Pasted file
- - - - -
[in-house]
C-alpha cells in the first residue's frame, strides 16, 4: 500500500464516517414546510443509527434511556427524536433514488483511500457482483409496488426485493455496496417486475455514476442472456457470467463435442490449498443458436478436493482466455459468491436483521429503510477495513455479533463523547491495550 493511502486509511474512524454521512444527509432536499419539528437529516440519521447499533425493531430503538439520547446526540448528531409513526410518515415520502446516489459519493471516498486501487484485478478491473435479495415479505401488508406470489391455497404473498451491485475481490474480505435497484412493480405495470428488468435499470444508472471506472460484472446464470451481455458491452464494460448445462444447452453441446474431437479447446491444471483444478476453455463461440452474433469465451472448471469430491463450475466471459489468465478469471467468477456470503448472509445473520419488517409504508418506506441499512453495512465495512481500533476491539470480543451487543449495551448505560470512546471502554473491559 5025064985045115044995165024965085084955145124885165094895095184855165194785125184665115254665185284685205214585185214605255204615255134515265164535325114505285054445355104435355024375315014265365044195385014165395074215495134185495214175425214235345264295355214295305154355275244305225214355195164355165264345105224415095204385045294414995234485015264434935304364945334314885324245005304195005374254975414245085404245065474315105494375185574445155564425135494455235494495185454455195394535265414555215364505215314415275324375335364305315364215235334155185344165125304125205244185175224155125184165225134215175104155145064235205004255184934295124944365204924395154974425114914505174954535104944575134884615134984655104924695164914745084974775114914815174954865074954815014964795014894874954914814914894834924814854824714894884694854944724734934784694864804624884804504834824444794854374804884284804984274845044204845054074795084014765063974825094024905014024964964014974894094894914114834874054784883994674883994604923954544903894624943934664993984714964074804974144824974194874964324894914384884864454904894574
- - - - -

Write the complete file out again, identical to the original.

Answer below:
[in-house]
C-alpha cells in the first residue's frame, strides 16, 4: 500500500464516517414546510443509527434511556427524536433514488483511500457482483409496488426485493455496496417486475455514476442472456457470467463435442490449498443458436478436493482466455459468491436483521429503510477495513455479533463523547491495550 493511502486509511474512524454521512444527509432536499419539528437529516440519521447499533425493531430503538439520547446526540448528531409513526410518515415520502446516489459519493471516498486501487484485478478491473435479495415479505401488508406470489391455497404473498451491485475481490474480505435497484412493480405495470428488468435499470444508472471506472460484472446464470451481455458491452464494460448445462444447452453441446474431437479447446491444471483444478476453455463461440452474433469465451472448471469430491463450475466471459489468465478469471467468477456470503448472509445473520419488517409504508418506506441499512453495512465495512481500533476491539470480543451487543449495551448505560470512546471502554473491559 5025064985045115044995165024965085084955145124885165094895095184855165194785125184665115254665185284685205214585185214605255204615255134515265164535325114505285054445355104435355024375315014265365044195385014165395074215495134185495214175425214235345264295355214295305154355275244305225214355195164355165264345105224415095204385045294414995234485015264434935304364945334314885324245005304195005374254975414245085404245065474315105494375185574445155564425135494455235494495185454455195394535265414555215364505215314415275324375335364305315364215235334155185344165125304125205244185175224155125184165225134215175104155145064235205004255184934295124944365204924395154974425114914505174954535104944575134884615134984655104924695164914745084974775114914815174954865074954815014964795014894874954914814914894834924814854824714894884694854944724734934784694864804624884804504834824444794854374804884284804984274845044204845054074795084014765063974825094024905014024964964014974894094894914114834874054784883994674883994604923954544903894624943934664993984714964074804974144824974194874964324894914384884864454904894574